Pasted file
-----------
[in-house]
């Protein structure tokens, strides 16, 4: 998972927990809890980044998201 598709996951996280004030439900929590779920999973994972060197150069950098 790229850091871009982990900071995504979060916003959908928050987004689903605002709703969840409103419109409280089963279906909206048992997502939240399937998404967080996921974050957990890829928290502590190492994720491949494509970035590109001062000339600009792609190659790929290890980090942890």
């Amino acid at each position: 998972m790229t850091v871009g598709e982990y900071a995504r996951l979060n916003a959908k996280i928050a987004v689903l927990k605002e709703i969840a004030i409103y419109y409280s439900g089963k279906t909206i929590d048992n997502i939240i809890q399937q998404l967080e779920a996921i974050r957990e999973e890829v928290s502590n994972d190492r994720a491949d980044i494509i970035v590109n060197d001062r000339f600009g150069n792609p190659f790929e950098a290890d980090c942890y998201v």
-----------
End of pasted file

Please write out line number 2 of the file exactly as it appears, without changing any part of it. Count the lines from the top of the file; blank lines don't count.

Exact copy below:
């Protein structure tokens, strides 16, 4: 998972927990809890980044998201 598709996951996280004030439900929590779920999973994972060197150069950098 790229850091871009982990900071995504979060916003959908928050987004689903605002709703969840409103419109409280089963279906909206048992997502939240399937998404967080996921974050957990890829928290502590190492994720491949494509970035590109001062000339600009792609190659790929290890980090942890």